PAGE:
With huge promotional companies carefully plotting the paths of these fighters it would be naive to place the blame solely on the shoulders of the boxer, but while living in a fight generation where so many champions avoid each other until the end of their careers, surely the tide has got to turn before we, as fans, miss out on our dream match-ups in return for promotional and TV gains.

With the heavyweight division thriving again after the de-throning of Wladimir Klitschko's superior reign, we have three undefeated world champions, and another (Tyson Fury) awaiting a return. With all four of these fighters reaching their prime in the next 18 months, it's the duty of the fighters, promotional teams, TV broadcasters and the fans to demand these unification fights whatever the consequences. 

Sure, one guy has to to take an "L" on their record, and once that fear has subsided they can go on and fulfil their potential in the sport challenging themselves at every turn, taking risks and giving the fans the fights they crave. 

 A prime example is that of 'Hi-Tech' Vasyl Lomachenko. At 29, the two-time Olympic gold medallist and two-weight world champion took a defeat in his second outing against Orlando Salido, as he challenged for the WBO featherweight title, only six months after turning pro. 


'Lomachenko is quickly climbing boxing's pound-for-pound list'


This decision has earned Lomachenko millions of fans around the world, and now with a record of (8-1) is looking to move through the weight divisions on course to be regarded as one of the most destructive fighters of his generation. The Ukrainian has speed, balance, agility, power, guts all in abundance, but the one thing he doesn't have is an "0", and we love him for it.

With trilogies such as Bowe vs Holyfield, Griffith vs Paret, Ward vs Gatti, Barrera vs Morales and Leonard vs Duran, none of these would have been possible if the same fear of losing their undefeated records was as paramount as it is today.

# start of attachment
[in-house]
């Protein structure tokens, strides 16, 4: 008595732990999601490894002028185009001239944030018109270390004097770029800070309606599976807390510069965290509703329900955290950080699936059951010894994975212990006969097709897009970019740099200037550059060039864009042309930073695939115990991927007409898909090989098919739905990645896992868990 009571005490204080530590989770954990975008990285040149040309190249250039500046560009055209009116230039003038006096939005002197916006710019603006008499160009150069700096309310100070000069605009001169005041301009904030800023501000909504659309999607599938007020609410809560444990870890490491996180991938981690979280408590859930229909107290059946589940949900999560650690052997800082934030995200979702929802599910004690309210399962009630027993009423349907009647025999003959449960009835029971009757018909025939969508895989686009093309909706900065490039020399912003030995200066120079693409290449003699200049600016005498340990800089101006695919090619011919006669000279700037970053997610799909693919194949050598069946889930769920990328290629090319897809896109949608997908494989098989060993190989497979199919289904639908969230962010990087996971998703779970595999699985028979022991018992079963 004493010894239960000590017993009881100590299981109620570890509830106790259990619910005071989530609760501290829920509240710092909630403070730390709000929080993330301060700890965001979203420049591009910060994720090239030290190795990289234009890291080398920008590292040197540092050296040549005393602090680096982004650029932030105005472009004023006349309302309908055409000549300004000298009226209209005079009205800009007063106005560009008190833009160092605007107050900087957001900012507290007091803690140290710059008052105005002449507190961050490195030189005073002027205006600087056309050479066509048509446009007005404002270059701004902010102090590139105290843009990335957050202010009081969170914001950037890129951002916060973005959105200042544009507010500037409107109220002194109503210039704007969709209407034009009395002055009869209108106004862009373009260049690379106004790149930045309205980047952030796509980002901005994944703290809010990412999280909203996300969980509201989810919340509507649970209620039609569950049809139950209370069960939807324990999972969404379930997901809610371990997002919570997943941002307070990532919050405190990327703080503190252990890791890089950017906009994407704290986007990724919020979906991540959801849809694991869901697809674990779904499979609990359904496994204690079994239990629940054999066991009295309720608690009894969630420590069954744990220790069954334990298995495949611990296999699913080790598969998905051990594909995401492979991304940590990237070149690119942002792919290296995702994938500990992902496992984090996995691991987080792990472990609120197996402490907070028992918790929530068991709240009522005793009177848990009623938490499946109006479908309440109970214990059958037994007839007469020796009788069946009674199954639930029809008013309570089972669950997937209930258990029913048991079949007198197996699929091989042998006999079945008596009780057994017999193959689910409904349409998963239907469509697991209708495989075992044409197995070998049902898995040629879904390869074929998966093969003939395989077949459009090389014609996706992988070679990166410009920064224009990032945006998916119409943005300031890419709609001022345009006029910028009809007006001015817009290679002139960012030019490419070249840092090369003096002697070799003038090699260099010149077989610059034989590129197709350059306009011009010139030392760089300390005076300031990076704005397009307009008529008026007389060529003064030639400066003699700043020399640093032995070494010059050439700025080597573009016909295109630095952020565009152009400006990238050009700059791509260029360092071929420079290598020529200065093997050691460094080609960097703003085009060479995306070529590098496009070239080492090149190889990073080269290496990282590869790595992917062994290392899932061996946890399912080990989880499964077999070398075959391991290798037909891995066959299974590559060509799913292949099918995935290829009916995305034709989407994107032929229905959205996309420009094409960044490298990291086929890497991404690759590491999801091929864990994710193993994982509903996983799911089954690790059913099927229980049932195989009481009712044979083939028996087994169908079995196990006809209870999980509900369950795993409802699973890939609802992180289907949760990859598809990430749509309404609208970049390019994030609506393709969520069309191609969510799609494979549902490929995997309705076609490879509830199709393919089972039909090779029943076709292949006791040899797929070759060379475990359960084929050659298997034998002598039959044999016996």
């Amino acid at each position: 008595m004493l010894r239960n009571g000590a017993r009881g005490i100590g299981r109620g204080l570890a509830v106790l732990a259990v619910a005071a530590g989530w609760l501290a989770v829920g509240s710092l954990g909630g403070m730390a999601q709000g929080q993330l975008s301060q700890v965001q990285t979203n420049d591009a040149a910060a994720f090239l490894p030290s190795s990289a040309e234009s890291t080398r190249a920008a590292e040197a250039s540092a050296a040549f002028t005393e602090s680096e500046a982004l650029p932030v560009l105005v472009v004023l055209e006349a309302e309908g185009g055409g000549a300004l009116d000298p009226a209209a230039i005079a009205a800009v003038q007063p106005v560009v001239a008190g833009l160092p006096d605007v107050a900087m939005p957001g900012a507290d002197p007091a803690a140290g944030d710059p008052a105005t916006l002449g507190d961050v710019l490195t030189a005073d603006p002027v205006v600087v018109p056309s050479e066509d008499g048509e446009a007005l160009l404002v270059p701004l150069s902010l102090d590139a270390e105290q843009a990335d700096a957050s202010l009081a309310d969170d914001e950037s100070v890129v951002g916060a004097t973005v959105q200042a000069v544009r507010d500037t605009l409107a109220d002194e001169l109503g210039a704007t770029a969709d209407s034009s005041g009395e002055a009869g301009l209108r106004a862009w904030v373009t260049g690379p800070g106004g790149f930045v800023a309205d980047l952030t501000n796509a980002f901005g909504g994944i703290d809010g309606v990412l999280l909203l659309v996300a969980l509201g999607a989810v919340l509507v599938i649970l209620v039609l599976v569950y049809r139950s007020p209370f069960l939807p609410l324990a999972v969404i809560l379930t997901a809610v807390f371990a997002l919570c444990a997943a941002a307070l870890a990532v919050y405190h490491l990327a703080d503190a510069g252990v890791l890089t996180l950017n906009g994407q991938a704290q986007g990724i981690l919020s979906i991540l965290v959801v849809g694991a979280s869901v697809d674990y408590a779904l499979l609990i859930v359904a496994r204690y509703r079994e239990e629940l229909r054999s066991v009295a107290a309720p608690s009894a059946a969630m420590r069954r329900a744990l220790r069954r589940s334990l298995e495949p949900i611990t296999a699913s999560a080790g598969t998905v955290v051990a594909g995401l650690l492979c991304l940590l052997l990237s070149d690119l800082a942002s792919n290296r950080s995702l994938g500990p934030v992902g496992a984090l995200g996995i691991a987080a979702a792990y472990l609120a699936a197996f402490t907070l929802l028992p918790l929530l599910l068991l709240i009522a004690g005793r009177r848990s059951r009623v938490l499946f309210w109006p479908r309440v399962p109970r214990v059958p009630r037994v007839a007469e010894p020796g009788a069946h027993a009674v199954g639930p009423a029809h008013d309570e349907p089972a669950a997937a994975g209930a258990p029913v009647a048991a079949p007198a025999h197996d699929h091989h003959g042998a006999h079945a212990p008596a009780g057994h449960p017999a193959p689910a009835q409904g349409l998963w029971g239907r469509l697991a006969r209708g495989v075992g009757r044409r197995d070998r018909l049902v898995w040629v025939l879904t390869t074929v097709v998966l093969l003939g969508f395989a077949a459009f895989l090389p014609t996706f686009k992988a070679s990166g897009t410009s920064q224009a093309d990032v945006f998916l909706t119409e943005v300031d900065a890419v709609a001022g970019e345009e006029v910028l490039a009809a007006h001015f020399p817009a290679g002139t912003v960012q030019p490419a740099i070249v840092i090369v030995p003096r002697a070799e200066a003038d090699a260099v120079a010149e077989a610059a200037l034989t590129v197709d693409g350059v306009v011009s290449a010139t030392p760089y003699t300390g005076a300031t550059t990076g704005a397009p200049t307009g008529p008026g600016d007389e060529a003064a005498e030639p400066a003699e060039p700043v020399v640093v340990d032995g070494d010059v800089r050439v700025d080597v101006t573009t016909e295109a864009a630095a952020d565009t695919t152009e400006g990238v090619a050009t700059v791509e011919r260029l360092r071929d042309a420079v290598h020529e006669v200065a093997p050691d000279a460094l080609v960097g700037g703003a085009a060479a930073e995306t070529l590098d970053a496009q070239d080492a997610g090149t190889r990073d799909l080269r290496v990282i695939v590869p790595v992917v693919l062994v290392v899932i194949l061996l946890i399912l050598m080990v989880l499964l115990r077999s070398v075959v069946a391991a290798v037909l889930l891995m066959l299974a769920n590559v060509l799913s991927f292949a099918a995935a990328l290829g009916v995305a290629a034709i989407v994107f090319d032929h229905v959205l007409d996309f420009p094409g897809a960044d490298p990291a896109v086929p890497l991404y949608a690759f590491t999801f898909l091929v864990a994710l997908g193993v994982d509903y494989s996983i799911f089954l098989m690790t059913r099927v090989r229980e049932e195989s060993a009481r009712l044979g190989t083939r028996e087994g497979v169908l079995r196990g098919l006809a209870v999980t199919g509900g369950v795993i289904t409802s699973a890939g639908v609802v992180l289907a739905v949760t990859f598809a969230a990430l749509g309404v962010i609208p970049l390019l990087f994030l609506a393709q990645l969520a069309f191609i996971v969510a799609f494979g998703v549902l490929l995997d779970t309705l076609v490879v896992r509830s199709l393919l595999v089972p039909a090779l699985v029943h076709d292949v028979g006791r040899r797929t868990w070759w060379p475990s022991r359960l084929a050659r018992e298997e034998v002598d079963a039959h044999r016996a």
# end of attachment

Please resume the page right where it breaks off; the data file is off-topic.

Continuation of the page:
Floyd Mayweather is a true icon of his sport and will go down in history as one of the best defensive boxers of all time, but that defensive style materialised outside of the ring as much as it did within. Carefully constructing the Mayweather brand has earned "Money" millions in the bank, but at the same time has set the precedent for today's fighter to prioritise record perfection rather than "mano-e-mano" superiority. 

An undefeated record doesn't define greatness. Sure, it can be an indicator, but in a sport where the best should always fight the best, more can be said of the rollercoaster records of the fighters that have shone before us.

"Sugar" Ray Robinson retired with a record of 173-19-6 in a career that lasted one shy of 1400 rounds, sure these numbers won't be seen again, but give me a suitcase of "Sugar" over a suitcase of "Money" any day...


'"Sugar" Ray Robinson enjoying the fruits of a wonderful career'

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Lewis Watson

London based boxing Editor, fanatic and all-round lover of the 'Sweet Science'. Growing up in the 90's, Tyson, De La Hoya and Savon grabbed Lewis' attention at an early age, with Hatton-Tzsyu confirming the obsession in 2005.

As a student of the sport, you'll find him flicking through the archives of past "Sugar" Ray Robinson and Muhammad Ali fights, as well as wide-eyed on a Sunday for the 5am Vegas bouts.

Also covering football, darts and tennis content for BetVictor and Betfair.

  • Matt Baxter

    Insane how many fights sugar ray had…

Boxing: Why everybody’s “0”, has got to go…